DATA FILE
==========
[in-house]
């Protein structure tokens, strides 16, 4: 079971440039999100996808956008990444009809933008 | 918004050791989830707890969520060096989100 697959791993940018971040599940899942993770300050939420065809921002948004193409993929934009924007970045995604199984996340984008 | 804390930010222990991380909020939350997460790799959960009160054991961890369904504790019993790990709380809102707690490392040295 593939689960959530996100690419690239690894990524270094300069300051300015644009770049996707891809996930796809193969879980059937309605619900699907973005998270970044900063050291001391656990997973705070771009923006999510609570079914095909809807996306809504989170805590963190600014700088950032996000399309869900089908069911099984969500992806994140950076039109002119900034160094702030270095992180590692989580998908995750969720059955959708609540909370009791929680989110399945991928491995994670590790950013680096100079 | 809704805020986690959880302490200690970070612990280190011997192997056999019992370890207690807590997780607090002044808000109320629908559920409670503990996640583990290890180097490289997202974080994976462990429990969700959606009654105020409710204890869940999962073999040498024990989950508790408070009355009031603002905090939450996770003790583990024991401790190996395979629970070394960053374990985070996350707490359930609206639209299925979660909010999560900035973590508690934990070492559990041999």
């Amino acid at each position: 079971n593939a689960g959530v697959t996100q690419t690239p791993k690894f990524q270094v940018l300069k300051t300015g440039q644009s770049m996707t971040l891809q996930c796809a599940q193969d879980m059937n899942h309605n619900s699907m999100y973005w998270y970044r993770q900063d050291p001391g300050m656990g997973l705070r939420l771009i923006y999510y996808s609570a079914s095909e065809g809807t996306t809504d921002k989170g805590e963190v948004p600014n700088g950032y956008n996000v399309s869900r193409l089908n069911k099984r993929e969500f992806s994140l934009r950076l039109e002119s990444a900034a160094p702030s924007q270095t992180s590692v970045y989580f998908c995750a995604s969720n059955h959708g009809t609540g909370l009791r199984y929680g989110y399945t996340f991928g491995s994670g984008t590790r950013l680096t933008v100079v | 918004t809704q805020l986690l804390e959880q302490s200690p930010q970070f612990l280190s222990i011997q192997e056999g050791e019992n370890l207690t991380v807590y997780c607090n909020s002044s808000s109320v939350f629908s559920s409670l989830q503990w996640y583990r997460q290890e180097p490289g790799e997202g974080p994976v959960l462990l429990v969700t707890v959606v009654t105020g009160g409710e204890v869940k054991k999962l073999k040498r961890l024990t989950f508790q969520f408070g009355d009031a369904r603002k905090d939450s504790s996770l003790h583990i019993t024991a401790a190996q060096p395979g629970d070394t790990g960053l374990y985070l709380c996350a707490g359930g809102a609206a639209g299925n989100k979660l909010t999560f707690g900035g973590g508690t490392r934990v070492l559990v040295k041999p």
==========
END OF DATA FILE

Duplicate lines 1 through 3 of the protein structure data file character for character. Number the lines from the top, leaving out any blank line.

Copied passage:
[in-house]
């Protein structure tokens, strides 16, 4: 079971440039999100996808956008990444009809933008 | 918004050791989830707890969520060096989100 697959791993940018971040599940899942993770300050939420065809921002948004193409993929934009924007970045995604199984996340984008 | 804390930010222990991380909020939350997460790799959960009160054991961890369904504790019993790990709380809102707690490392040295 593939689960959530996100690419690239690894990524270094300069300051300015644009770049996707891809996930796809193969879980059937309605619900699907973005998270970044900063050291001391656990997973705070771009923006999510609570079914095909809807996306809504989170805590963190600014700088950032996000399309869900089908069911099984969500992806994140950076039109002119900034160094702030270095992180590692989580998908995750969720059955959708609540909370009791929680989110399945991928491995994670590790950013680096100079 | 809704805020986690959880302490200690970070612990280190011997192997056999019992370890207690807590997780607090002044808000109320629908559920409670503990996640583990290890180097490289997202974080994976462990429990969700959606009654105020409710204890869940999962073999040498024990989950508790408070009355009031603002905090939450996770003790583990024991401790190996395979629970070394960053374990985070996350707490359930609206639209299925979660909010999560900035973590508690934990070492559990041999």
């Amino acid at each position: 079971n593939a689960g959530v697959t996100q690419t690239p791993k690894f990524q270094v940018l300069k300051t300015g440039q644009s770049m996707t971040l891809q996930c796809a599940q193969d879980m059937n899942h309605n619900s699907m999100y973005w998270y970044r993770q900063d050291p001391g300050m656990g997973l705070r939420l771009i923006y999510y996808s609570a079914s095909e065809g809807t996306t809504d921002k989170g805590e963190v948004p600014n700088g950032y956008n996000v399309s869900r193409l089908n069911k099984r993929e969500f992806s994140l934009r950076l039109e002119s990444a900034a160094p702030s924007q270095t992180s590692v970045y989580f998908c995750a995604s969720n059955h959708g009809t609540g909370l009791r199984y929680g989110y399945t996340f991928g491995s994670g984008t590790r950013l680096t933008v100079v | 918004t809704q805020l986690l804390e959880q302490s200690p930010q970070f612990l280190s222990i011997q192997e056999g050791e019992n370890l207690t991380v807590y997780c607090n909020s002044s808000s109320v939350f629908s559920s409670l989830q503990w996640y583990r997460q290890e180097p490289g790799e997202g974080p994976v959960l462990l429990v969700t707890v959606v009654t105020g009160g409710e204890v869940k054991k999962l073999k040498r961890l024990t989950f508790q969520f408070g009355d009031a369904r603002k905090d939450s504790s996770l003790h583990i019993t024991a401790a190996q060096p395979g629970d070394t790990g960053l374990y985070l709380c996350a707490g359930g809102a609206a639209g299925n989100k979660l909010t999560f707690g900035g973590g508690t490392r934990v070492l559990v040295k041999p």